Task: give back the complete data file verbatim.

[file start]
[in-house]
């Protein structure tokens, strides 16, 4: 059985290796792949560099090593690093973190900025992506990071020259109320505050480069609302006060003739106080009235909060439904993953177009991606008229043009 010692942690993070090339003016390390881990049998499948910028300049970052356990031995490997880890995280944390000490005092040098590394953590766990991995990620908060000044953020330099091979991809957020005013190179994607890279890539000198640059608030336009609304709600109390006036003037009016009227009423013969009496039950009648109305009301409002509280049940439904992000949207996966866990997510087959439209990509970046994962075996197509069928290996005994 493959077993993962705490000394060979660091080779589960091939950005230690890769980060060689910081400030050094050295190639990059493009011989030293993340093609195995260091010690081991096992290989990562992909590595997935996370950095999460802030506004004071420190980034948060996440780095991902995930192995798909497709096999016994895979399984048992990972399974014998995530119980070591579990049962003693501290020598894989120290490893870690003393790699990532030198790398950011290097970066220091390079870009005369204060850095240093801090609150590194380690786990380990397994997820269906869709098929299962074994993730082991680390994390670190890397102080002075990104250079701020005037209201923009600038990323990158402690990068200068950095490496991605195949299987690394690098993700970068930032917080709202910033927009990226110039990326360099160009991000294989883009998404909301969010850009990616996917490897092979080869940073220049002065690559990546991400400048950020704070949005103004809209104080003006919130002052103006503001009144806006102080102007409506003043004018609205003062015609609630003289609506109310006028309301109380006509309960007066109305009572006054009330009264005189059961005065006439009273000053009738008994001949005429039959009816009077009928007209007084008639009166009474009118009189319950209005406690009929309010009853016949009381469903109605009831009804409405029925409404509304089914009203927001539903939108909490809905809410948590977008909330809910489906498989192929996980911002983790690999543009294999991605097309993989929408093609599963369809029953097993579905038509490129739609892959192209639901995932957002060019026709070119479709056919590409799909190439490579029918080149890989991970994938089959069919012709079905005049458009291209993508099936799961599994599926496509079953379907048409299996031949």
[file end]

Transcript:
[in-house]
């Protein structure tokens, strides 16, 4: 059985290796792949560099090593690093973190900025992506990071020259109320505050480069609302006060003739106080009235909060439904993953177009991606008229043009 010692942690993070090339003016390390881990049998499948910028300049970052356990031995490997880890995280944390000490005092040098590394953590766990991995990620908060000044953020330099091979991809957020005013190179994607890279890539000198640059608030336009609304709600109390006036003037009016009227009423013969009496039950009648109305009301409002509280049940439904992000949207996966866990997510087959439209990509970046994962075996197509069928290996005994 493959077993993962705490000394060979660091080779589960091939950005230690890769980060060689910081400030050094050295190639990059493009011989030293993340093609195995260091010690081991096992290989990562992909590595997935996370950095999460802030506004004071420190980034948060996440780095991902995930192995798909497709096999016994895979399984048992990972399974014998995530119980070591579990049962003693501290020598894989120290490893870690003393790699990532030198790398950011290097970066220091390079870009005369204060850095240093801090609150590194380690786990380990397994997820269906869709098929299962074994993730082991680390994390670190890397102080002075990104250079701020005037209201923009600038990323990158402690990068200068950095490496991605195949299987690394690098993700970068930032917080709202910033927009990226110039990326360099160009991000294989883009998404909301969010850009990616996917490897092979080869940073220049002065690559990546991400400048950020704070949005103004809209104080003006919130002052103006503001009144806006102080102007409506003043004018609205003062015609609630003289609506109310006028309301109380006509309960007066109305009572006054009330009264005189059961005065006439009273000053009738008994001949005429039959009816009077009928007209007084008639009166009474009118009189319950209005406690009929309010009853016949009381469903109605009831009804409405029925409404509304089914009203927001539903939108909490809905809410948590977008909330809910489906498989192929996980911002983790690999543009294999991605097309993989929408093609599963369809029953097993579905038509490129739609892959192209639901995932957002060019026709070119479709056919590409799909190439490579029918080149890989991970994938089959069919012709079905005049458009291209993508099936799961599994599926496509079953379907048409299996031949």